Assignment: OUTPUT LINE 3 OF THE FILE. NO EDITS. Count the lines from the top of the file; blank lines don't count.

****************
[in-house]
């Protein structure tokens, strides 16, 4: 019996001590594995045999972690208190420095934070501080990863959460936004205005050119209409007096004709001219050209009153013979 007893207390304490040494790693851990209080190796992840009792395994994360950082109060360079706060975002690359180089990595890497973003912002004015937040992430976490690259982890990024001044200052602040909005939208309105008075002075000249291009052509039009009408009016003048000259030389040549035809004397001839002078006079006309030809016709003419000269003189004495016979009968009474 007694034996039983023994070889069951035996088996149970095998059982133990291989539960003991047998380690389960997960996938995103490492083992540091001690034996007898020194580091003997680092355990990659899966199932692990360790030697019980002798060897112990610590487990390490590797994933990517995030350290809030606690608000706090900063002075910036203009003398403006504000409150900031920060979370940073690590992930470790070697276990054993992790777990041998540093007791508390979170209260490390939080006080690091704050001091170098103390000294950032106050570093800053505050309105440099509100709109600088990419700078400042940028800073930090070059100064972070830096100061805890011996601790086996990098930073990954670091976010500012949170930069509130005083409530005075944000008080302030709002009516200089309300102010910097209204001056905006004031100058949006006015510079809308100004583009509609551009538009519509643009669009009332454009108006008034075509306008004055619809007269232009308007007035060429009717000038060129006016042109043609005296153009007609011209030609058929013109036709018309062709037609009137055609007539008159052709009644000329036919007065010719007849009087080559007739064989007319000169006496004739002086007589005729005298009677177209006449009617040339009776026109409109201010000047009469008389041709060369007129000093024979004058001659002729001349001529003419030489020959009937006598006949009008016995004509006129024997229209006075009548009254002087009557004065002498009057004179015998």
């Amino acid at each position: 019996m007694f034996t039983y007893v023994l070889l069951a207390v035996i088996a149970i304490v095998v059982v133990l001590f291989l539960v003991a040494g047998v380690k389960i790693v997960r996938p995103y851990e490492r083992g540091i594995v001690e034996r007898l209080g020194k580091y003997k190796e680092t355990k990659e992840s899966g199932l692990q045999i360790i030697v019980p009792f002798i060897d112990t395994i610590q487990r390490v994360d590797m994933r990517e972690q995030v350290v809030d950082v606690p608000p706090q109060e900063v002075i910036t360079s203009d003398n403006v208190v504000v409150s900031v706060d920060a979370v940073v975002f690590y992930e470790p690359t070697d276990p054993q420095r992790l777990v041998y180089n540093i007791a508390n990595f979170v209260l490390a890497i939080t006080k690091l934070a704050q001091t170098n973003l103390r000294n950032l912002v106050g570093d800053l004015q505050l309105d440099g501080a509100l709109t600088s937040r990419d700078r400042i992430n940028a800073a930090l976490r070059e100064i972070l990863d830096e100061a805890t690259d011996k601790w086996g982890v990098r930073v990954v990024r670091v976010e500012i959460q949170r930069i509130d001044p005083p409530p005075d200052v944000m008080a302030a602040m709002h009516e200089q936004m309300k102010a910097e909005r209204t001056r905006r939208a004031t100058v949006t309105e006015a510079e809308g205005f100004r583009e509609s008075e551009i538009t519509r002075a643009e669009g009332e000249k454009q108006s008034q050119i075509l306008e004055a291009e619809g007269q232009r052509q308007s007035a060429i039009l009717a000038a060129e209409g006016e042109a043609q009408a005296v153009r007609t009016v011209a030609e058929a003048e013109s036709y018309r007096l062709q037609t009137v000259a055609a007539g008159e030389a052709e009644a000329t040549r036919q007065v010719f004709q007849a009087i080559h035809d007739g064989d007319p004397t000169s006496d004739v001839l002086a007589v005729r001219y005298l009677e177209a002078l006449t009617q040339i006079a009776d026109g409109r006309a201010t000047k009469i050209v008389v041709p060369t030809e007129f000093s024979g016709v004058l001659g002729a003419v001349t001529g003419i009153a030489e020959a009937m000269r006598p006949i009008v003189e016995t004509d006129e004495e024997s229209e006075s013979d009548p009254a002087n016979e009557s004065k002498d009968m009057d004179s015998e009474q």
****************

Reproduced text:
């Amino acid at each position: 019996m007694f034996t039983y007893v023994l070889l069951a207390v035996i088996a149970i304490v095998v059982v133990l001590f291989l539960v003991a040494g047998v380690k389960i790693v997960r996938p995103y851990e490492r083992g540091i594995v001690e034996r007898l209080g020194k580091y003997k190796e680092t355990k990659e992840s899966g199932l692990q045999i360790i030697v019980p009792f002798i060897d112990t395994i610590q487990r390490v994360d590797m994933r990517e972690q995030v350290v809030d950082v606690p608000p706090q109060e900063v002075i910036t360079s203009d003398n403006v208190v504000v409150s900031v706060d920060a979370v940073v975002f690590y992930e470790p690359t070697d276990p054993q420095r992790l777990v041998y180089n540093i007791a508390n990595f979170v209260l490390a890497i939080t006080k690091l934070a704050q001091t170098n973003l103390r000294n950032l912002v106050g570093d800053l004015q505050l309105d440099g501080a509100l709109t600088s937040r990419d700078r400042i992430n940028a800073a930090l976490r070059e100064i972070l990863d830096e100061a805890t690259d011996k601790w086996g982890v990098r930073v990954v990024r670091v976010e500012i959460q949170r930069i509130d001044p005083p409530p005075d200052v944000m008080a302030a602040m709002h009516e200089q936004m309300k102010a910097e909005r209204t001056r905006r939208a004031t100058v949006t309105e006015a510079e809308g205005f100004r583009e509609s008075e551009i538009t519509r002075a643009e669009g009332e000249k454009q108006s008034q050119i075509l306008e004055a291009e619809g007269q232009r052509q308007s007035a060429i039009l009717a000038a060129e209409g006016e042109a043609q009408a005296v153009r007609t009016v011209a030609e058929a003048e013109s036709y018309r007096l062709q037609t009137v000259a055609a007539g008159e030389a052709e009644a000329t040549r036919q007065v010719f004709q007849a009087i080559h035809d007739g064989d007319p004397t000169s006496d004739v001839l002086a007589v005729r001219y005298l009677e177209a002078l006449t009617q040339i006079a009776d026109g409109r006309a201010t000047k009469i050209v008389v041709p060369t030809e007129f000093s024979g016709v004058l001659g002729a003419v001349t001529g003419i009153a030489e020959a009937m000269r006598p006949i009008v003189e016995t004509d006129e004495e024997s229209e006075s013979d009548p009254a002087n016979e009557s004065k002498d009968m009057d004179s015998e009474q």